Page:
From the physics book (With some of my own embellishments): Torque: A doorknob is located as far as possible from the door's hinge line for a good reason. If you want to open a heavy door you must certainly apply a force; that alone, however, is not enough. Where you apply that force and in what direction you push are also important. If you apply your force nearer to the hinge line than the knob, or at any angle other than 90 degrees to the plane of the door, you must use a greater force to move the door than if you apply the force at the knob and perpendicular to the door's plane...... The ability of a force (F) to rotate the body depends not only on the magnitude of its tangential component, but also on just how far from the rotation axis it is applied. Torque (T) is defined as follows: T = r * F * sin( phi ) Where r is the distance between the rotational axis and the point where the force is applied. F is the magnitude of the force. Phi (a Greek letter) is the angle between the direction of the force and the line from the axis to the point where the force is applied (The plane of the door in the earlier example). If the force is perpendicular: T = r * F Torque described as a vector is the cross product of the position vector (r) and the force vector (F). T = r X F Torque, which comes from the Latin word meaning "to twist," may be loosely identified as the turning or twisting action of the force F. When you apply a force to an object--such as a screwdriver or pipe wrench--with the purpose of turning that object, you are applying a torque. The SI unit of torque is the Newton-meter (N*m). (The Newton-meter is also the unit of work. Torque and work, however, are quite different quantities and must not be confused. Work is often expressed in joules -- 1 J = 1 N*m -- but torque never is.) The English unit for work is foot-pounds.
Link Posted: 6/19/2003 9:37:41 PM EDT
Horse Power is a unit of power. 1 horse power equals 745.7 Watts. In Physics, this falls under the category of Power. You must first, however, learn about “work”. Work (W) is the amount of energy (joules or foot-pounds) exerted by force acting over a distance. When the force (F) is pushing in the same direction as the distance (d) work can be described as: W = F * d If I push a box across the floor for 1 meter and push on the box with 1 Newton of force, then 1 joule of energy has been exerted. Power (P) is the rate at which work is done by a force is said to be the power due to the force. If an amount of work (W) is done in an amount of time (t) by a force, the average power due to the force during that time interval is: P = W / t One Watt of power is one joule per second. In the English system, power is the foot-pound per second. 1 horse power is equal to 550 foot-pounds/second. If I push a box across the floor for 2 meters and push on the box with 1 Newton of force, then 2 joules of energy has been exerted. If it takes me 2 seconds to do this, then 1 Watt of power is used, or about 0.00134 horse power. The ability of a big diesel truck to pull a trailer out of the mud is due to the large amount of torque (rotational force) its engine can produce. Diesels usually have a pretty good amount of torque throughout their RPM range. (Horse)Power would be the ability of the truck to pull the trailer through the mud or up a hill quickly. In other words, a high horse power engine can produce a lot of energy in a little time. Think of your 10 speed bicycle. If you are going to go up a hill in the 10th gear, you will have a hard time because you will have to push really hard on the pedals (torque). Now say you want to go up the hill at 20 mph no matter what gear you are in—in other words, it takes you the same amount of time to get up the hill no matter what gear you are in. If you do this in 10th gear, you will push extremely hard on the pedals. If you do this in 1st gear, you will not push very hard on the pedals, but you will have to spin your feet like mad trying to go 20 mph. Discounting losses do to friction, etc., you spent the same amount of energy going up the hill in 1st gear as you did in 10th gear. You also spent the same amount of time spending this energy. Therefore you used the same amount of horse power in both instances. However, in one case you needed a lot of torque and in the other you needed very little. Regardless, you’re probably tired and should exercise more.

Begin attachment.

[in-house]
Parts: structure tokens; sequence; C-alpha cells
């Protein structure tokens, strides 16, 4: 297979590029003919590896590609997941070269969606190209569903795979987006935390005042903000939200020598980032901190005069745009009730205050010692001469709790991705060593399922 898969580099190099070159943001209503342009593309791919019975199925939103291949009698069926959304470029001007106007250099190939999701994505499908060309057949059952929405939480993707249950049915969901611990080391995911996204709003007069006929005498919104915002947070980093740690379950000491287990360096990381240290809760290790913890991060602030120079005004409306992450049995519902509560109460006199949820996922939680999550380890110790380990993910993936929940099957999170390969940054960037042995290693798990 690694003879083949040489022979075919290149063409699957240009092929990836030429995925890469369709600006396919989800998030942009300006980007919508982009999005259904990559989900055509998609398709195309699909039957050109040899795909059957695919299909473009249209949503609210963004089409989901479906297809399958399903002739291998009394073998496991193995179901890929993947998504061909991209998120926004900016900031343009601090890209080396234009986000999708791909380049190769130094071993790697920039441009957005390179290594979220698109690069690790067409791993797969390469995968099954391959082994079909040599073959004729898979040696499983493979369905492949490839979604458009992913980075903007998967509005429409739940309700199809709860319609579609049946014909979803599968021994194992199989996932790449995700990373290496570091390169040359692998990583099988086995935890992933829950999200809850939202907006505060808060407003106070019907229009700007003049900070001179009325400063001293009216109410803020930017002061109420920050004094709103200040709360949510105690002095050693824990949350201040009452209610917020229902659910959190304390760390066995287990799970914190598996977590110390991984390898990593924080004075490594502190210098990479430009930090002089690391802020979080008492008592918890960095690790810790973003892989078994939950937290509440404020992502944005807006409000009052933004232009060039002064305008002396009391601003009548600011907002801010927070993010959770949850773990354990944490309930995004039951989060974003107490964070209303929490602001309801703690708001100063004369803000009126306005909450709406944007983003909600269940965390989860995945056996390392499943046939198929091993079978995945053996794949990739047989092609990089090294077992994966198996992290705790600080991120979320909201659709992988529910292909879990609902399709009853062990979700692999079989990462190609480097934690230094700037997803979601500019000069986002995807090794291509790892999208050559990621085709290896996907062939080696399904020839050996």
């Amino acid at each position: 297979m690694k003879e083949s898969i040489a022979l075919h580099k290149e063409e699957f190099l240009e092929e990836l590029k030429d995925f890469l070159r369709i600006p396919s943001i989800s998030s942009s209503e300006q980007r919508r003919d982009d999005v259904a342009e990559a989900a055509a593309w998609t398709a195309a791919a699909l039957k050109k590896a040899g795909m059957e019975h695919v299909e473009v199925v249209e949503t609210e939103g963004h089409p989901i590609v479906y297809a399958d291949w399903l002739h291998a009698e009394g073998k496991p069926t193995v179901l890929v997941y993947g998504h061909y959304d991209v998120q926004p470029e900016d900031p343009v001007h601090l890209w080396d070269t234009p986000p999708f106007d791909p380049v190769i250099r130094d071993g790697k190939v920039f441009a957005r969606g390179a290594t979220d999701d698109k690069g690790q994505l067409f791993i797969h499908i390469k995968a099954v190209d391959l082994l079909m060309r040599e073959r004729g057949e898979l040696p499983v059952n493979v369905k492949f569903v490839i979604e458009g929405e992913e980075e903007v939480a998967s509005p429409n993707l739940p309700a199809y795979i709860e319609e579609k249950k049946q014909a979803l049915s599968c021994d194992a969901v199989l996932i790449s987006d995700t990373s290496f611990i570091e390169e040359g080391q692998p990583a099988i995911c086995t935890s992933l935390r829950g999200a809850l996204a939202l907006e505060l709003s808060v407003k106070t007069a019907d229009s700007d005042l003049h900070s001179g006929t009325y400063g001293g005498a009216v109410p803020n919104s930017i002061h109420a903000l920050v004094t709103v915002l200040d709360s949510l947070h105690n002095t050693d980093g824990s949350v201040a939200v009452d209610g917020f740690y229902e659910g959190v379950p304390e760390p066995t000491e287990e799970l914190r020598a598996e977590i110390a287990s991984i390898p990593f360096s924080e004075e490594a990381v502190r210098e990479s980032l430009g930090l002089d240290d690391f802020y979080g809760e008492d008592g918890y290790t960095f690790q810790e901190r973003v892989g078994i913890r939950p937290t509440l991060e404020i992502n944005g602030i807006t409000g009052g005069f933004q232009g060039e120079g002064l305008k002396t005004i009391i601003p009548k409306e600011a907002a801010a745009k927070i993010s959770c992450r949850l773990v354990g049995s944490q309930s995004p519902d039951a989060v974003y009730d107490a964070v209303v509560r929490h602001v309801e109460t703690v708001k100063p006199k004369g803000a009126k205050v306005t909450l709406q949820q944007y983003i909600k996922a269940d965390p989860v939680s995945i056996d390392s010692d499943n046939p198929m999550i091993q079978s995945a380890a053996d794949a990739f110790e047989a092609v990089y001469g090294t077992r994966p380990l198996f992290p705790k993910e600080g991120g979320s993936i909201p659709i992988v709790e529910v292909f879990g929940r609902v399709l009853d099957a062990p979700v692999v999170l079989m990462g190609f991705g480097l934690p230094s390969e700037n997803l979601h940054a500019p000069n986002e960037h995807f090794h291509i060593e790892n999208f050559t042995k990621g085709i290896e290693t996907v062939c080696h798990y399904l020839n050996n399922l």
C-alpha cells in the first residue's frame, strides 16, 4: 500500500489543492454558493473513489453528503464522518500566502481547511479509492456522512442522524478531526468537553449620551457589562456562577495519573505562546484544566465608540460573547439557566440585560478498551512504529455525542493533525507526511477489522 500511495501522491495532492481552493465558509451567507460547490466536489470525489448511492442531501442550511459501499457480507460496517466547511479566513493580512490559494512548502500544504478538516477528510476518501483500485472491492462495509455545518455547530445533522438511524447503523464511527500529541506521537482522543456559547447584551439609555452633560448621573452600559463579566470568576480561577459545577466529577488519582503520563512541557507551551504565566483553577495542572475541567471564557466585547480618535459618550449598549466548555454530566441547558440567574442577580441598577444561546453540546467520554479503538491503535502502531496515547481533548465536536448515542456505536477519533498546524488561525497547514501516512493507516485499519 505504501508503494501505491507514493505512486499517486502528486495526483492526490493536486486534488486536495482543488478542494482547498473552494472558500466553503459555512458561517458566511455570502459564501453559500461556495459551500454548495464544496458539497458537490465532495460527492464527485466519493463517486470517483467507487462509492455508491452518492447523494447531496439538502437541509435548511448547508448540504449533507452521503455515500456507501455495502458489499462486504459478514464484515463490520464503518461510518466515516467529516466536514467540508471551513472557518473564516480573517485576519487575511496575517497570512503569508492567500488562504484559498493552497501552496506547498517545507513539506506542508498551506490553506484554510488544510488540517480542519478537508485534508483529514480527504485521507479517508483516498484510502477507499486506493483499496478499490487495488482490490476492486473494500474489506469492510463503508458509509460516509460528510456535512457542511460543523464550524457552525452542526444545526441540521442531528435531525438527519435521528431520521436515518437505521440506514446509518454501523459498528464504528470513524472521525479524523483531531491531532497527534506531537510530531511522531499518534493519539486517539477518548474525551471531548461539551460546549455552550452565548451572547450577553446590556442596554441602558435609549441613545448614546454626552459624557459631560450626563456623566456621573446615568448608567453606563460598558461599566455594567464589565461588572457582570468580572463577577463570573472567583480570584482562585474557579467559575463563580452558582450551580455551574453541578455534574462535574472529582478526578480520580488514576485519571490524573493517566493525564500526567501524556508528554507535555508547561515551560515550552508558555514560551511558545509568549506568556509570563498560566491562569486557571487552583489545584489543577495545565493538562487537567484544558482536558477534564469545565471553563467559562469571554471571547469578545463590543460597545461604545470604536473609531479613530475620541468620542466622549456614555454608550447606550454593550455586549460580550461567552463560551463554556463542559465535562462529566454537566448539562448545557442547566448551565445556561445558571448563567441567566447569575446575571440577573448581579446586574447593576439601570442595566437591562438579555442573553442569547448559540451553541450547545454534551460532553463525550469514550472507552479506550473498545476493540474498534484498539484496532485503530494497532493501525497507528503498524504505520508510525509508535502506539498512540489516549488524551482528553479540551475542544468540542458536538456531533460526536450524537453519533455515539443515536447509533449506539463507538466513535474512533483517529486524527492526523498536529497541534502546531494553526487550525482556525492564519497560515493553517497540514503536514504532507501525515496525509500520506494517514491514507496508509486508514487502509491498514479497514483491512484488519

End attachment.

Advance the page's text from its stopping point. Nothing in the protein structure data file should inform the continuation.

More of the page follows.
Link Posted: 6/19/2003 9:41:47 PM EDT
Torque is rotational energy output... HP is a power (energy per second) rating... WRT car racing, the important question is how well the vehicle balances it's HP and torque production... High torque early on provides good towing capability, and good launch capability for drag racing. A classic example of this is found in most American V8 vehicles. High HP with lower torque (and higher RPMs, as each revolution is doing less actual work, the engine produces more of them) provides more top-end speed (ala rice-rocket)... Car #1 (high-torque) will generally beat car #2 in a quarter-mile, given the same peak HP. Car #2 will probably beat car #1 if you start from 65mph instead of a stop (since the torque advantage is that #1 will launch faster due to the higher initial energy output)...